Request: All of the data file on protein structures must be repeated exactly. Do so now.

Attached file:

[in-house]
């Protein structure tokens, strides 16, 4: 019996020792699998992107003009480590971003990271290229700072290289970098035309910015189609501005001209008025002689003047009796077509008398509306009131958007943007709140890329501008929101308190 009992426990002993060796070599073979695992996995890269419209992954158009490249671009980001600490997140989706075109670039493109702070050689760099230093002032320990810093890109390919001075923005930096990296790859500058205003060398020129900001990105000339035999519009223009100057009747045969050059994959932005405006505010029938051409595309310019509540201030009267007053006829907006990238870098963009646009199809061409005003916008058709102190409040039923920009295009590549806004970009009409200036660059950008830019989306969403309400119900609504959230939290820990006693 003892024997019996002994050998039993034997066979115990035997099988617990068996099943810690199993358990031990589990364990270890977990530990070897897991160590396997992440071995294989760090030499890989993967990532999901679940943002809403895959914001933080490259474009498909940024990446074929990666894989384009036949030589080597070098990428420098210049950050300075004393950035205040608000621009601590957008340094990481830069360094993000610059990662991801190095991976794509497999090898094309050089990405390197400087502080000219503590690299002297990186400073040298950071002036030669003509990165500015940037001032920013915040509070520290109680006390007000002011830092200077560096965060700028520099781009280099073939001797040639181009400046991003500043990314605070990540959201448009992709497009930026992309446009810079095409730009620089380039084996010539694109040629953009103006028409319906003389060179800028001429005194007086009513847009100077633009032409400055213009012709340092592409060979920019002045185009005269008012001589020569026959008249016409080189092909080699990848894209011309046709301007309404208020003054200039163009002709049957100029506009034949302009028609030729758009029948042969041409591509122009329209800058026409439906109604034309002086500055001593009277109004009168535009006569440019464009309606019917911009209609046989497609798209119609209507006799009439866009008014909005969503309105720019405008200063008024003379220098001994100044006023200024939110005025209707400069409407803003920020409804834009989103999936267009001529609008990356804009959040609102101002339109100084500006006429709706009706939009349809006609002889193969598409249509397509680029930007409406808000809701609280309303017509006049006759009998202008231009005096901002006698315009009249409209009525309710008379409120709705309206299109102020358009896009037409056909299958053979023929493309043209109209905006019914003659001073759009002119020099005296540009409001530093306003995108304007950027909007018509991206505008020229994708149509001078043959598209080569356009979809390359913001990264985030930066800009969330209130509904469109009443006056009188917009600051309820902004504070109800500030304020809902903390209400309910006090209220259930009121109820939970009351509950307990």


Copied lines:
[in-house]
């Protein structure tokens, strides 16, 4: 019996020792699998992107003009480590971003990271290229700072290289970098035309910015189609501005001209008025002689003047009796077509008398509306009131958007943007709140890329501008929101308190 009992426990002993060796070599073979695992996995890269419209992954158009490249671009980001600490997140989706075109670039493109702070050689760099230093002032320990810093890109390919001075923005930096990296790859500058205003060398020129900001990105000339035999519009223009100057009747045969050059994959932005405006505010029938051409595309310019509540201030009267007053006829907006990238870098963009646009199809061409005003916008058709102190409040039923920009295009590549806004970009009409200036660059950008830019989306969403309400119900609504959230939290820990006693 003892024997019996002994050998039993034997066979115990035997099988617990068996099943810690199993358990031990589990364990270890977990530990070897897991160590396997992440071995294989760090030499890989993967990532999901679940943002809403895959914001933080490259474009498909940024990446074929990666894989384009036949030589080597070098990428420098210049950050300075004393950035205040608000621009601590957008340094990481830069360094993000610059990662991801190095991976794509497999090898094309050089990405390197400087502080000219503590690299002297990186400073040298950071002036030669003509990165500015940037001032920013915040509070520290109680006390007000002011830092200077560096965060700028520099781009280099073939001797040639181009400046991003500043990314605070990540959201448009992709497009930026992309446009810079095409730009620089380039084996010539694109040629953009103006028409319906003389060179800028001429005194007086009513847009100077633009032409400055213009012709340092592409060979920019002045185009005269008012001589020569026959008249016409080189092909080699990848894209011309046709301007309404208020003054200039163009002709049957100029506009034949302009028609030729758009029948042969041409591509122009329209800058026409439906109604034309002086500055001593009277109004009168535009006569440019464009309606019917911009209609046989497609798209119609209507006799009439866009008014909005969503309105720019405008200063008024003379220098001994100044006023200024939110005025209707400069409407803003920020409804834009989103999936267009001529609008990356804009959040609102101002339109100084500006006429709706009706939009349809006609002889193969598409249509397509680029930007409406808000809701609280309303017509006049006759009998202008231009005096901002006698315009009249409209009525309710008379409120709705309206299109102020358009896009037409056909299958053979023929493309043209109209905006019914003659001073759009002119020099005296540009409001530093306003995108304007950027909007018509991206505008020229994708149509001078043959598209080569356009979809390359913001990264985030930066800009969330209130509904469109009443006056009188917009600051309820902004504070109800500030304020809902903390209400309910006090209220259930009121109820939970009351509950307990």